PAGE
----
Wray (2002) supports the Whole Language method by arguing that only this approach allows learners to read contextually and employ higher-level thinking skills such as comprehension. However, a study by Nicholson (1991) showed that children who read words in context found it more difficult to decipher them, as opposed to reading these words as standalone words or in list form.
It is certainly true that an ‘immersion’ strategy is beneficial in terms of understanding the meaning of text and in the acquisition of a second language. Furthermore, what is the point in decoding skills if a child does not understand what they are decoding? Nation and Waring (1997) estimate that first-language children aged five will understand approximately 4,000-5,000 words. Second language learners are therefore at a distinct disadvantage when it comes to reading and comprehension.
The most common argument for the use fo the Whole Language approach centres around the organic way in which children learn to speak. If children can learn to converse through exposure to speech, would the same not be true for learning to read through exposure to text? Others argue, however, that while humans are biologically programmed to use speech, the same cannot be said for reading and writing. Gough and Hillinger (1980) go as far as to say that reading and writing are “unnatural acts”.
The majority of experts now accept that a careful balance of Whole Language aspects and Synthetic Phonics programmes should be used, in complementary conjunction, to provide the optimum learning environment for both first language and EAL students (as shown in a study by Denton, 2004). We suggested using a systematic phonics programme to teach reading skills, as it is highly unlikely that learners will learn to decode organically without one, but implementing this in a Whole Language-based classroom environment.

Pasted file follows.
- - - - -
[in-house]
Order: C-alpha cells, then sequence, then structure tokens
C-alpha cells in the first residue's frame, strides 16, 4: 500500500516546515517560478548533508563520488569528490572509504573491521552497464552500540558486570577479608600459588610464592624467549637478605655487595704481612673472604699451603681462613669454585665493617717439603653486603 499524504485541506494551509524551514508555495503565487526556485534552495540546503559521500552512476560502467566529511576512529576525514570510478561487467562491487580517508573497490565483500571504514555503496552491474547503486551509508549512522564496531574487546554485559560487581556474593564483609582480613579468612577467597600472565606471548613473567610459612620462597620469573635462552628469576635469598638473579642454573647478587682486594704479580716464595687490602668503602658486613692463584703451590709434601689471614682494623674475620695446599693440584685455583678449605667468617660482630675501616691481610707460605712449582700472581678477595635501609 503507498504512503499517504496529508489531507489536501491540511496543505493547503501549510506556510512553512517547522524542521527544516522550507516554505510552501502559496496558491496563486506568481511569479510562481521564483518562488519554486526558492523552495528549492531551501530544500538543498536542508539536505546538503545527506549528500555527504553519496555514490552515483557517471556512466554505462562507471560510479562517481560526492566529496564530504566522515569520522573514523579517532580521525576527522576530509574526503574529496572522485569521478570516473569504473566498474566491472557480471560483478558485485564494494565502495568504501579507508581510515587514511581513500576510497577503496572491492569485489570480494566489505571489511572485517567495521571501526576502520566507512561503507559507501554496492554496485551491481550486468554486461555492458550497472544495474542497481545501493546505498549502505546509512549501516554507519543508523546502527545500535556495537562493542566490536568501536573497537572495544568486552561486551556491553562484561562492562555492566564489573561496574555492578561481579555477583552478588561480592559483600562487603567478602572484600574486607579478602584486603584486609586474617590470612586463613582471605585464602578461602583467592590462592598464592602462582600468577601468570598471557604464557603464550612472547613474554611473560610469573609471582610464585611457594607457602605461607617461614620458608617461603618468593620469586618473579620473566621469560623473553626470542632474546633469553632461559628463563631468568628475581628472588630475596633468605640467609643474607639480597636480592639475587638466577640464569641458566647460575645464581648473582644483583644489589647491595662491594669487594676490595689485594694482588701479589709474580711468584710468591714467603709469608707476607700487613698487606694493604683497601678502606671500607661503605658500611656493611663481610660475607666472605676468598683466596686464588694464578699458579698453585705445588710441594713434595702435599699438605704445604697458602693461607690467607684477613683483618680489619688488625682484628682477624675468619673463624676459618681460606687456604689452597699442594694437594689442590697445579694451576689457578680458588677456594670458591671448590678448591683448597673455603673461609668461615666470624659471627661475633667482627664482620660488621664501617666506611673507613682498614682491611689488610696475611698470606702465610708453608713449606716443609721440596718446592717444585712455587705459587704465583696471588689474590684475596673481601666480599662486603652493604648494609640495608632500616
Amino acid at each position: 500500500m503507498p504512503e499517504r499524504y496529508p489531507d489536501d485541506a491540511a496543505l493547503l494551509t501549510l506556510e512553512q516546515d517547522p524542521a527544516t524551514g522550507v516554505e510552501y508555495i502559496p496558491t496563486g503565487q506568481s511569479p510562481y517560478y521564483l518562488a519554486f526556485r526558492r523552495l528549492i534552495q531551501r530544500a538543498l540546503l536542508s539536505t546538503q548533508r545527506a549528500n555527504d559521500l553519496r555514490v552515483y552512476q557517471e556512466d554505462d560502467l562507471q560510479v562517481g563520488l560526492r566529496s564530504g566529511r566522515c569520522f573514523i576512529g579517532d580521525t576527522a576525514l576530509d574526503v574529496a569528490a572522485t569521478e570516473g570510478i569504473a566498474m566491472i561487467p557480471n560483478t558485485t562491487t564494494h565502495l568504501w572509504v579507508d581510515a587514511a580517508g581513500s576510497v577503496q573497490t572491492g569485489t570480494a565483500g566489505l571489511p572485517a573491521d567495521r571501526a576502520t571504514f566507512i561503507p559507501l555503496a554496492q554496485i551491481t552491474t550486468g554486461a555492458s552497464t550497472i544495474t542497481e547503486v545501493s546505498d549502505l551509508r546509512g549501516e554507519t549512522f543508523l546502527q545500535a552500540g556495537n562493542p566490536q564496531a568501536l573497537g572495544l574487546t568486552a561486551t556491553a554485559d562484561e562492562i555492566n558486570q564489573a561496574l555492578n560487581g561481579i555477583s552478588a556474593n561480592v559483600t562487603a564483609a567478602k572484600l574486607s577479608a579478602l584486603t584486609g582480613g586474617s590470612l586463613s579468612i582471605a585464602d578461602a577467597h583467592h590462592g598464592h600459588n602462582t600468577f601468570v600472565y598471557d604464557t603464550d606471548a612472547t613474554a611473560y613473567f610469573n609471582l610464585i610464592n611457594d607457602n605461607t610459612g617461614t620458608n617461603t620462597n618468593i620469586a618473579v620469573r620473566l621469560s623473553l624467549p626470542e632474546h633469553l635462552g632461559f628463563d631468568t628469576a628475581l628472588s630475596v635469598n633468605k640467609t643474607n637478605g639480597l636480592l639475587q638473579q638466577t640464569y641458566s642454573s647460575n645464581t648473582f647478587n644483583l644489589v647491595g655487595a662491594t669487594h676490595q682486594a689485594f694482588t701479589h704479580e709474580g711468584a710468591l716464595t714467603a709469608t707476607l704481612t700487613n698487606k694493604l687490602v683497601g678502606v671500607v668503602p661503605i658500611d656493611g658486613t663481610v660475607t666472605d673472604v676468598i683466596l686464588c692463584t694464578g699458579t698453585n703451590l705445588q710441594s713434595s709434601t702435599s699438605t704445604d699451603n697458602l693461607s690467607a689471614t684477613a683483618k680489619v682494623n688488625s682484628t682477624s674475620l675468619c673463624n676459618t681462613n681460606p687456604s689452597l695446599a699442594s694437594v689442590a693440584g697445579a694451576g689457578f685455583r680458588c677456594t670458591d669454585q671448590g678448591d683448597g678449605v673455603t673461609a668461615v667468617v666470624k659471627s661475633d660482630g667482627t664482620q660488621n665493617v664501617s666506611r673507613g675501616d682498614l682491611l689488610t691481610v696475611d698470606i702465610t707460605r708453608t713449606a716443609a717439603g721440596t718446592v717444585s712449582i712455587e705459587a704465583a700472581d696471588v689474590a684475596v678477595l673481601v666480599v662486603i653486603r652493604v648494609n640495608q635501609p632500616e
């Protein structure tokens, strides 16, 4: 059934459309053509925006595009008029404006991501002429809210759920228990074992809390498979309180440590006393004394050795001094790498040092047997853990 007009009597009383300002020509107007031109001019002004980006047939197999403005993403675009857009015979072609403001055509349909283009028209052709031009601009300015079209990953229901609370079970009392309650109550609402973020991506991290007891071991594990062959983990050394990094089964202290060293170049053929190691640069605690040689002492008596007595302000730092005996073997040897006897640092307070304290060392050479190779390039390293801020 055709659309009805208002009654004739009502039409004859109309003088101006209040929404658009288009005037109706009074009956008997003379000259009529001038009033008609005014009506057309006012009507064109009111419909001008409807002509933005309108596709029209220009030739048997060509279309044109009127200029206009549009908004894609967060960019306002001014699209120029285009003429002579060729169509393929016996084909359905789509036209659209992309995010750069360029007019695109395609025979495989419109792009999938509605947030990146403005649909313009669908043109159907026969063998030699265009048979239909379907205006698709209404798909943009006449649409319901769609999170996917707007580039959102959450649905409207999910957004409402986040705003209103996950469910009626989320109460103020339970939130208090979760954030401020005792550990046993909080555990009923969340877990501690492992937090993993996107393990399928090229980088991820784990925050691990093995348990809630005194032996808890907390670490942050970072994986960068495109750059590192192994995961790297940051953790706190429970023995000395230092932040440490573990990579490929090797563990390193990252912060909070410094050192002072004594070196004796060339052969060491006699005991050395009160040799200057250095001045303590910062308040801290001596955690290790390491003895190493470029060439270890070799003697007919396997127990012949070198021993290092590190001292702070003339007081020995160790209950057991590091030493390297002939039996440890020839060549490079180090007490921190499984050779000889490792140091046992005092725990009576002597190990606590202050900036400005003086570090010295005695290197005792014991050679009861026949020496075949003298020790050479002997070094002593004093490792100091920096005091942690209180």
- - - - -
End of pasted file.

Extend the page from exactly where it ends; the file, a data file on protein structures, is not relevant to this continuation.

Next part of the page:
You can download a document with nine essentials for the creation of a Whole Language environment in an EAL classroom, by clicking on the button at the top and bottom of the article.
Piper, T. (2003). Language and Learning: The Home and School Years third edition. New Jersey: Merrill Prentice Hall.
Ehri, L.C., Nunes, S.R., Stahl, S.A., and Willows, D.M. (2001). ‘Systematic Phonics Instruction Helps Students Learn to Read: Evidence from the National Reading Panel’s Meta- Analysis’. Review of Educational research, 71(3), P.393-447.
Gunning, T.G. (2000). Teaching Phonics, Sight Words, and Syllabic Awareness: Creating Literacy Instruction for All Children. 3rd Edition. Boston: Allyn and Bacon, P. 81- 146.
Nation, P., and Waring, R. (1997). ‘Vocabulary size, text coverage and word lists’. In N Schmitt, and M. McCarthy (Eds.), Vocabulary Description, Acquisition and Pedagogy P.6-19, Cambridge: Cambridge University Press.
Denton, C.A., Anthony, J.L., Parker, R., and Hasbrouck, J.E. (2004). ‘Effects of Two Tutoring programs on the English Reading Development of Spanish- English Bilingual Students’. The Elementary Journal, 104(4), P.289- 305.
This research was undertaken as part of a Masters in Education and Professional Practice at Glasgow University. Colette is currently working at an international school in Qatar.